There are 32 species of dolphins, members of the cetacean family Delphinidae, that are distributed in all of the oceans of the world. These marine mammals are usually found in relatively shallow waters of coastal zones, but some may be found in open ocean. Dolphins are a relatively modern group; they evolved about 10 million years ago during the late Miocene. The Delphinidae represents the most diverse group, as well as the most abundant, of all cetaceans. Among the delphinids are the bottlenose dolphins (Tursiops truncatus ), best known for their performances in oceanaria; the spinner dolphin (Stenella longirostris ), which have had their numbers decline due to tuna fishermen's nets; and the orca or the killer whale (Orcinus orca ), the largest of the dolphins. Dolphins are distinguished from their close relatives, the porpoises, by the presence of a beak.
Dolphins are intelligent, social creatures, and social structure is variously exhibited in dolphins. Inshore species usually form small herds of two to 12 individuals. Dolphins of more open waters have herds comprised of up to 1,000 or more individuals. Dolphins communicate by means of echolocation, ranging from a series of clicks to ultrasonic sounds, which may also be used to stun its prey. By acting cooperatively, dolphins can locate and herd their food using this ability. Aggregations of dolphins also have a negative aspect, however. Mass strandings of dolphins, a behavior in which whole herds beach themselves and die en mass, is a well-known phenomenon but little understood by biologists. Theories for this seemingly suicidal behavior include nematode parasite infections of the inner ears, which upsets their balance, orientation, or echolocation abilities; simple disorientation due to unfamiliar waters; or even perhaps magnetic disturbances.
Because of their tendency to congregate in large herds, particularly in feeding areas, dolphins have become vulnerable to large nets of commercial fishermen. Gill nets , laid down to catch oceanic salmon and capelin, also catch numerous non-target species, including dolphins and inshore species of porpoises. In the eastern Pacific Ocean, especially during the 1960s and 1970s, dolphins have been trapped and drowned in the purse seines of the tuna fishing fleets. This industry was responsible for the deaths of an average of 113,000 dolphins annually and in 1974 alone, killed over half a million dolphins in their nets. Tuna fishermen have recently adopted special nets and different fishing procedures to protect the dolphins. A panel of netting with a finer mesh, the Medina panel, is part of the net furthest from the fishing vessel. Inflatable power boats herd the tuna as the net is pulled under and around the school of fish. As the net is pulled toward the vessel many dolphins are able to escape by jumping over the floats of the Medina panel, but others are assisted by hand from the inflatable boats or by divers. The finer mesh prevents the dolphins from getting tangled in the net, unlike the large mesh which previously snared the dolphins as they sought escape. Consumer pressure and tuna boycotts were major factors behind this shift in techniques on the part of the tuna fishing industry. To advertise this new method of tuna fishing and to try to regain consumer confidence, the tuna fishing industry has begun labeling their products "dolphin safe." This campaign has been successful in that slumping sales from the boycotts have picked up over the last few years.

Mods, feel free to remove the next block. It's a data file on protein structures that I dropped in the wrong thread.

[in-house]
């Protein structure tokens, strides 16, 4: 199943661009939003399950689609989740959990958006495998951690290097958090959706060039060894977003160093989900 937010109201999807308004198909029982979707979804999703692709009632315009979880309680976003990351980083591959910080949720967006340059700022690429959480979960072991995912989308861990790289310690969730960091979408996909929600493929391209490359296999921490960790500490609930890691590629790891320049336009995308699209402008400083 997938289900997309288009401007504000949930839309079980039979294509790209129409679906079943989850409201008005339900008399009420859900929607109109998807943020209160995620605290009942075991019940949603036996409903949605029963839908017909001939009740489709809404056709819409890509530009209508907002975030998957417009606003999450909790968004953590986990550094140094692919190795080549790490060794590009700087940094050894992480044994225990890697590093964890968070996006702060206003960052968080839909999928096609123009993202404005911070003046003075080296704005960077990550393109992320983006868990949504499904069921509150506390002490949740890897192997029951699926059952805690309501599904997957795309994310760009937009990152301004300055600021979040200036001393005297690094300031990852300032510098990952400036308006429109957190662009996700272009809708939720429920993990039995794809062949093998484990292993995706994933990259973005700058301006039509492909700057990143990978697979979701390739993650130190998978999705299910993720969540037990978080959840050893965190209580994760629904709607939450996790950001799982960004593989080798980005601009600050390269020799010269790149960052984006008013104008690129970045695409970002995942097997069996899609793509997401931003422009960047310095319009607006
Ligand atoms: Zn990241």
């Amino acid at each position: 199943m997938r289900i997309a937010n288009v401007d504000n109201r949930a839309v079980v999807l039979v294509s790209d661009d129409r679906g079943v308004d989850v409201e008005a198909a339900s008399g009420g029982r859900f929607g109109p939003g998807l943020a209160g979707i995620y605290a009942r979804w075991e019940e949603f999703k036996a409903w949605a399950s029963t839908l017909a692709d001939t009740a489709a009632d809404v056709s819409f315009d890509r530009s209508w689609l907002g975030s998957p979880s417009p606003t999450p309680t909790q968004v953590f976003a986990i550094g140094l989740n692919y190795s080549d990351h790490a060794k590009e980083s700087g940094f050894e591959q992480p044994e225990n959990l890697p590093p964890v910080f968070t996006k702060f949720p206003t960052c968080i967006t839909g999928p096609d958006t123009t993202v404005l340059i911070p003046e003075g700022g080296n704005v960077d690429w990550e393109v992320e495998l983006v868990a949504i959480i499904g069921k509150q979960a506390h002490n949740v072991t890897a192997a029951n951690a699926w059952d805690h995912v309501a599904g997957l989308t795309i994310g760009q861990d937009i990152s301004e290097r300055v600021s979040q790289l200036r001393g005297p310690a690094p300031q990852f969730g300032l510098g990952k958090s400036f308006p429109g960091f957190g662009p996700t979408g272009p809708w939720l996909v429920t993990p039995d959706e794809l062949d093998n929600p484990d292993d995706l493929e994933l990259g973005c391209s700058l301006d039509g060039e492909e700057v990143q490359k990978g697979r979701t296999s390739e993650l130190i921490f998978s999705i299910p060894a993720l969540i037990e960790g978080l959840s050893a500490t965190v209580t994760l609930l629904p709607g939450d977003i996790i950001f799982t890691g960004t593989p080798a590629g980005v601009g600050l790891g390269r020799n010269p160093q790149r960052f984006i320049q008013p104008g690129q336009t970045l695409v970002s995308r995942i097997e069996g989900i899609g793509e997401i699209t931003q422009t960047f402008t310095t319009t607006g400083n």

[Eugene C. Beckham ]
Dolphins, Porpoises and Whales of the World. Gland, Switzerland, IUCN—The World Conservation Union, 1991.
Evans, P. The Natural History of Whales & Dolphins. New York: Facts on File, 1987.